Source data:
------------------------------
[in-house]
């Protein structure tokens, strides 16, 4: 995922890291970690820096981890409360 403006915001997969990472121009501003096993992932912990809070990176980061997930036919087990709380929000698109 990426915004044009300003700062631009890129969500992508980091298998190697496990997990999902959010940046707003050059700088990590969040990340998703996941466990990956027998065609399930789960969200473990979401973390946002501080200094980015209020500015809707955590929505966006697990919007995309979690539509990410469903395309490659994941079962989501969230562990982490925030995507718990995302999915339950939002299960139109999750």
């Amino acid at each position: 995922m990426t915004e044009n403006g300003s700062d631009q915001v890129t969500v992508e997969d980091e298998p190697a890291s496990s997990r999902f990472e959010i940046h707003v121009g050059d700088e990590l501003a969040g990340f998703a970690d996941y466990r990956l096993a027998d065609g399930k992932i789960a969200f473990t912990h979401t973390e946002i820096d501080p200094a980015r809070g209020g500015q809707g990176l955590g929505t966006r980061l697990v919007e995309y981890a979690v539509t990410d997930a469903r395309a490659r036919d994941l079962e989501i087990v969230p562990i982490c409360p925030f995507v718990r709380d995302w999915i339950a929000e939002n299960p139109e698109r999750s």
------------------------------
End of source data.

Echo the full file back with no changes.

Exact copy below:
[in-house]
């Protein structure tokens, strides 16, 4: 995922890291970690820096981890409360 403006915001997969990472121009501003096993992932912990809070990176980061997930036919087990709380929000698109 990426915004044009300003700062631009890129969500992508980091298998190697496990997990999902959010940046707003050059700088990590969040990340998703996941466990990956027998065609399930789960969200473990979401973390946002501080200094980015209020500015809707955590929505966006697990919007995309979690539509990410469903395309490659994941079962989501969230562990982490925030995507718990995302999915339950939002299960139109999750």
């Amino acid at each position: 995922m990426t915004e044009n403006g300003s700062d631009q915001v890129t969500v992508e997969d980091e298998p190697a890291s496990s997990r999902f990472e959010i940046h707003v121009g050059d700088e990590l501003a969040g990340f998703a970690d996941y466990r990956l096993a027998d065609g399930k992932i789960a969200f473990t912990h979401t973390e946002i820096d501080p200094a980015r809070g209020g500015q809707g990176l955590g929505t966006r980061l697990v919007e995309y981890a979690v539509t990410d997930a469903r395309a490659r036919d994941l079962e989501i087990v969230p562990i982490c409360p925030f995507v718990r709380d995302w999915i339950a929000e939002n299960p139109e698109r999750s």